Notations and Practice Systems 

1. Go-Pro perspective of Improvising Ensemble- Ensemble

2. Postcards in Attention ​- Science/Sound

Postcards in Attention is a set of notations designed to provoke cognitive demand by removing or focusing basic components in task mastery. The performer wears electrodermal sensors, placed to measure psychophysiological changes during the interaction with the notational tasks. The work looks to understand how improvisation, memory, vision, and movement are effected by the role of the notate-er, often called the composer. Questioning the demand notations have on bodily, cognitive, and eventual performative decisions of players. Bioelectric equipment provided by Mindfield Biosystems.

 

Method-

Understanding the notational basis in many improvisational practices. A set of varied notations was devised by Maria mimicking the styles in which she has encountered most frequently when working with improvising ensembles. She then adapted and expanded these prompts with the advice from Claire on the variation in cognitive demands such forms of notations may produce. The work entitled Postcards in Attention (For skin and sound) became a score like material which put into experiment the physiological properties of notational cognitive demand. The work was premiered by Serge Vuille at Huddersifeld University on the 21stof January 2019. 

Skin-conductive measurements where used in this study, hooked to the minefield skin conductance app. 

Problems-

Difficult or impossible to sync data accurately with current software, therefore the score, data, and video are roughly synced. 

Physiological data analysis can not be accurately analysed without an exact sync with audio or video files. 

3. Taupe Ensemble -Ensemble, Science/Sound

4. ICEBERG Collective- Ensemble

 

5. "watching paint dry" by Brice Catherin and Maria Donohue

How can we use the medium of a score, or a prompt, similar to those used commonly in improvisational rehearsals, as a means for research? Can such documents, provide another method for answering common questions? The below experiment  looks to use video score, and instruction as a means to get improvisers to share, and uncover their unique techniques. A question earlier developed with ideas of having improvisers, in an interview like manner, describe their practice. For videos on that project, please see-------Huddersfield based Ensembles. (Password Improv)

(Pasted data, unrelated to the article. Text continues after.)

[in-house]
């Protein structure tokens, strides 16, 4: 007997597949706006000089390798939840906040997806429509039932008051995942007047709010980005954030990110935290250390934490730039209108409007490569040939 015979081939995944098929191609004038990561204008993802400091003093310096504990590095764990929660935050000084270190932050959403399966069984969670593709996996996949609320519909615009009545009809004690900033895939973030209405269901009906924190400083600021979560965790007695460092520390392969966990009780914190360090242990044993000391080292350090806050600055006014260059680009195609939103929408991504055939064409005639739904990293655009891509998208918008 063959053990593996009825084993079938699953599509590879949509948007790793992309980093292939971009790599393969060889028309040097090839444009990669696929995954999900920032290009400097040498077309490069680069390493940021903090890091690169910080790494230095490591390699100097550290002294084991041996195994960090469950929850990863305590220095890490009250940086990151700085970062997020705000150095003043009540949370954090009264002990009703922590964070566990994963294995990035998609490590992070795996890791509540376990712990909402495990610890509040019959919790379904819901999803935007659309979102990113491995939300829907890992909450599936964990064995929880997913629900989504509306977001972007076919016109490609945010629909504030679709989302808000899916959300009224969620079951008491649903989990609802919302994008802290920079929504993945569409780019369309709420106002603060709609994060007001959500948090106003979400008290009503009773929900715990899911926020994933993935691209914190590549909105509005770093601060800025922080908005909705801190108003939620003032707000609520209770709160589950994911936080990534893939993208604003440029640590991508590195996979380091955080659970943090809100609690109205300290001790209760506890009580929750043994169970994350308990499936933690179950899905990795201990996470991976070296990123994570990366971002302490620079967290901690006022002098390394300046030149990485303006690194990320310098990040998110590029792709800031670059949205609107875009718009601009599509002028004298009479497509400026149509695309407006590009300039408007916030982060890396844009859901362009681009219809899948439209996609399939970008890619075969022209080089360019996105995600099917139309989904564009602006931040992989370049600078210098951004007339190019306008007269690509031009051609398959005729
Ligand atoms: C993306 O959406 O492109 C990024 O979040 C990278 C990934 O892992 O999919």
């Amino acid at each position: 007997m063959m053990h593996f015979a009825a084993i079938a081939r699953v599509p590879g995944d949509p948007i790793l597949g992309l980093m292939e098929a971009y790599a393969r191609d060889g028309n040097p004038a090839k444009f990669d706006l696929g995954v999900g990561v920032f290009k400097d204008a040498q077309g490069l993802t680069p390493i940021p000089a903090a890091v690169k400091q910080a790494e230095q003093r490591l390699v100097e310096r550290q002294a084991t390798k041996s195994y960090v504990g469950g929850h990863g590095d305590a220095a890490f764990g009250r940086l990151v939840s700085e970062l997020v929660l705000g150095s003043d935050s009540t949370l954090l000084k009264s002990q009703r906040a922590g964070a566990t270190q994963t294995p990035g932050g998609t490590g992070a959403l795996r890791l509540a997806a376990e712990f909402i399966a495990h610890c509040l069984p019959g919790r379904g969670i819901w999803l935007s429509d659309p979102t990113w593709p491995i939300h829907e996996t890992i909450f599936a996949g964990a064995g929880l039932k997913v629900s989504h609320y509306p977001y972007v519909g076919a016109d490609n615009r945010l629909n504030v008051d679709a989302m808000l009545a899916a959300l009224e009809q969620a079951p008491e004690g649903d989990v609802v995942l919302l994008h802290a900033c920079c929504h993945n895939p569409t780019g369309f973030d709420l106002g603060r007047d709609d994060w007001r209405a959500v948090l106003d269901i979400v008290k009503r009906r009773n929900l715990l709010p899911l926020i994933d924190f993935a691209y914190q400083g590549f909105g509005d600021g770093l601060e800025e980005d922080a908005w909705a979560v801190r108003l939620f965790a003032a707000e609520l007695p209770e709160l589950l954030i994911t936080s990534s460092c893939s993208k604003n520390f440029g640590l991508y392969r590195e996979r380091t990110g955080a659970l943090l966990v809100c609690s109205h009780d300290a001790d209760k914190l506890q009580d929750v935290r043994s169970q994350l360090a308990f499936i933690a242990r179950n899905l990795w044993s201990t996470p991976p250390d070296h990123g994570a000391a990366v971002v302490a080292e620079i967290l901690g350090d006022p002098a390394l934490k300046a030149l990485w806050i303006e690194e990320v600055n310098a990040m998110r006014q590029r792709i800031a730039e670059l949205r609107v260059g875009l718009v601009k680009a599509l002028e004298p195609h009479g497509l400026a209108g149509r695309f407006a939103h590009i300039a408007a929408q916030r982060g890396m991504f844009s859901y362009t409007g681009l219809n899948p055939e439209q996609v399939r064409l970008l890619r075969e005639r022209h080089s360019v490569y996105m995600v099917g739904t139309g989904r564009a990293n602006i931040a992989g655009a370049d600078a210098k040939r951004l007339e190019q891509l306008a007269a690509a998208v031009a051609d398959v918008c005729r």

Watching Paint Dry is a piece in two movements for any solo performer. For each family of instruments, you will find a specific set of written and video instructions later in this score.

The two movements of Watching Paint Dry consist of one movement of painting, followed by one movement of playing a string instrument and singing a song.

Watching Paint Dry is not a graphic score. It is a temporal score. It describes density, stability, and questions techniques in a dynamic way. As the water and image sediment, these prompts can be seen as a practice towards impermanence.

Mining for possible ways to uncover unique technique based decisions in the creative process of improvisation, across artists of various instruments and backgrounds.

 

·       Prompts which highlight the individualistic qualities of a performer

·       Practice beyond sonic material, interdisciplinary motality (embodiment)

·       Representation of mark, in both sonic and visual form

Watching Paint Dry was commissioned by Käthi Gohl Moser.

The composers wish to thank Laura Mateescu, Claire Elizabeth, Colin Frank, Sam Gillies, Bernat Giribet and David Velez.

The video examples were performed by Brice Catherin, Maria Sappho and Eva Stavrou.

Score (with video examples, selected video examples chosen below)

6. Prosodic Improvisations and Stroop - Science/Sound

7. Voice over Experiments - Ensemble, Science/Sound